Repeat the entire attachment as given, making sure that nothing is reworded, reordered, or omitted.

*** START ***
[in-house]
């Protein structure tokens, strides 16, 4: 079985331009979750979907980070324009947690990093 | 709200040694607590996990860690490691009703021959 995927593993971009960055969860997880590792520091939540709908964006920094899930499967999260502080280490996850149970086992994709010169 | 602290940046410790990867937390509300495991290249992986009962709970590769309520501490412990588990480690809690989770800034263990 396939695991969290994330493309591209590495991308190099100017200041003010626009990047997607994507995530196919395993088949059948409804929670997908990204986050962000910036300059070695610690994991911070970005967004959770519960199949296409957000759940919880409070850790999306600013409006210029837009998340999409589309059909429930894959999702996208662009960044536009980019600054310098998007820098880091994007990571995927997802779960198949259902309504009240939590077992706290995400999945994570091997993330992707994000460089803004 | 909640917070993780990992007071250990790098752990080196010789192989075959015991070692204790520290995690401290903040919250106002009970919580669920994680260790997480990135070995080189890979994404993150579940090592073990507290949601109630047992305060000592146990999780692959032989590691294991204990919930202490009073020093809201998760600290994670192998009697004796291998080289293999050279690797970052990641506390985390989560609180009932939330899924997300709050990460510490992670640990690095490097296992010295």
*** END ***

[in-house]
């Protein structure tokens, strides 16, 4: 079985331009979750979907980070324009947690990093 | 709200040694607590996990860690490691009703021959 995927593993971009960055969860997880590792520091939540709908964006920094899930499967999260502080280490996850149970086992994709010169 | 602290940046410790990867937390509300495991290249992986009962709970590769309520501490412990588990480690809690989770800034263990 396939695991969290994330493309591209590495991308190099100017200041003010626009990047997607994507995530196919395993088949059948409804929670997908990204986050962000910036300059070695610690994991911070970005967004959770519960199949296409957000759940919880409070850790999306600013409006210029837009998340999409589309059909429930894959999702996208662009960044536009980019600054310098998007820098880091994007990571995927997802779960198949259902309504009240939590077992706290995400999945994570091997993330992707994000460089803004 | 909640917070993780990992007071250990790098752990080196010789192989075959015991070692204790520290995690401290903040919250106002009970919580669920994680260790997480990135070995080189890979994404993150579940090592073990507290949601109630047992305060000592146990999780692959032989590691294991204990919930202490009073020093809201998760600290994670192998009697004796291998080289293999050279690797970052990641506390985390989560609180009932939330899924997300709050990460510490992670640990690095490097296992010295």